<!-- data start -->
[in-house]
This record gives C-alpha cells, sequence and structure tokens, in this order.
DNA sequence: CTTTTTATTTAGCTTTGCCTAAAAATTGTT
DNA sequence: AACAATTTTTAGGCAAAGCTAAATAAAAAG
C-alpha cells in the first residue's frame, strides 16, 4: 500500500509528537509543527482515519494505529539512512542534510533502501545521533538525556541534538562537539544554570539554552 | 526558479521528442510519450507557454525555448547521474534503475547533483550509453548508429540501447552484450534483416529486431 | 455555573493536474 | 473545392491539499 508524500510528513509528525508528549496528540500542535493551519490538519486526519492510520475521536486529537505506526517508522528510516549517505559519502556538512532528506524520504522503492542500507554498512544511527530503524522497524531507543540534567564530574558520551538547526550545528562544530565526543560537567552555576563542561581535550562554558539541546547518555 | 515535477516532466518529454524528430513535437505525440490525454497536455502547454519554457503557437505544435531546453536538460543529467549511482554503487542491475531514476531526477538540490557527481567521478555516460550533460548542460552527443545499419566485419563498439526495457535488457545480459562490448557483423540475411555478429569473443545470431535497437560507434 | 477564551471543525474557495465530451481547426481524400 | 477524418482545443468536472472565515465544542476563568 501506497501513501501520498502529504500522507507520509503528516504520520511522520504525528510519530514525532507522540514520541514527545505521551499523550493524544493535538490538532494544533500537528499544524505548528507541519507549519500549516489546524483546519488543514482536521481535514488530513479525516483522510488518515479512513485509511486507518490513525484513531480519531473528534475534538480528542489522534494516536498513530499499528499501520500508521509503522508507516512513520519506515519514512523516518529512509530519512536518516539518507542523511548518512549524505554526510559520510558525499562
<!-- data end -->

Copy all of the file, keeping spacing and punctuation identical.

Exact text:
[in-house]
This record gives C-alpha cells, sequence and structure tokens, in this order.
DNA sequence: CTTTTTATTTAGCTTTGCCTAAAAATTGTT
DNA sequence: AACAATTTTTAGGCAAAGCTAAATAAAAAG
C-alpha cells in the first residue's frame, strides 16, 4: 500500500509528537509543527482515519494505529539512512542534510533502501545521533538525556541534538562537539544554570539554552 | 526558479521528442510519450507557454525555448547521474534503475547533483550509453548508429540501447552484450534483416529486431 | 455555573493536474 | 473545392491539499 508524500510528513509528525508528549496528540500542535493551519490538519486526519492510520475521536486529537505506526517508522528510516549517505559519502556538512532528506524520504522503492542500507554498512544511527530503524522497524531507543540534567564530574558520551538547526550545528562544530565526543560537567552555576563542561581535550562554558539541546547518555 | 515535477516532466518529454524528430513535437505525440490525454497536455502547454519554457503557437505544435531546453536538460543529467549511482554503487542491475531514476531526477538540490557527481567521478555516460550533460548542460552527443545499419566485419563498439526495457535488457545480459562490448557483423540475411555478429569473443545470431535497437560507434 | 477564551471543525474557495465530451481547426481524400 | 477524418482545443468536472472565515465544542476563568 501506497501513501501520498502529504500522507507520509503528516504520520511522520504525528510519530514525532507522540514520541514527545505521551499523550493524544493535538490538532494544533500537528499544524505548528507541519507549519500549516489546524483546519488543514482536521481535514488530513479525516483522510488518515479512513485509511486507518490513525484513531480519531473528534475534538480528542489522534494516536498513530499499528499501520500508521509503522508507516512513520519506515519514512523516518529512509530519512536518516539518507542523511548518512549524505554526510559520510558525499562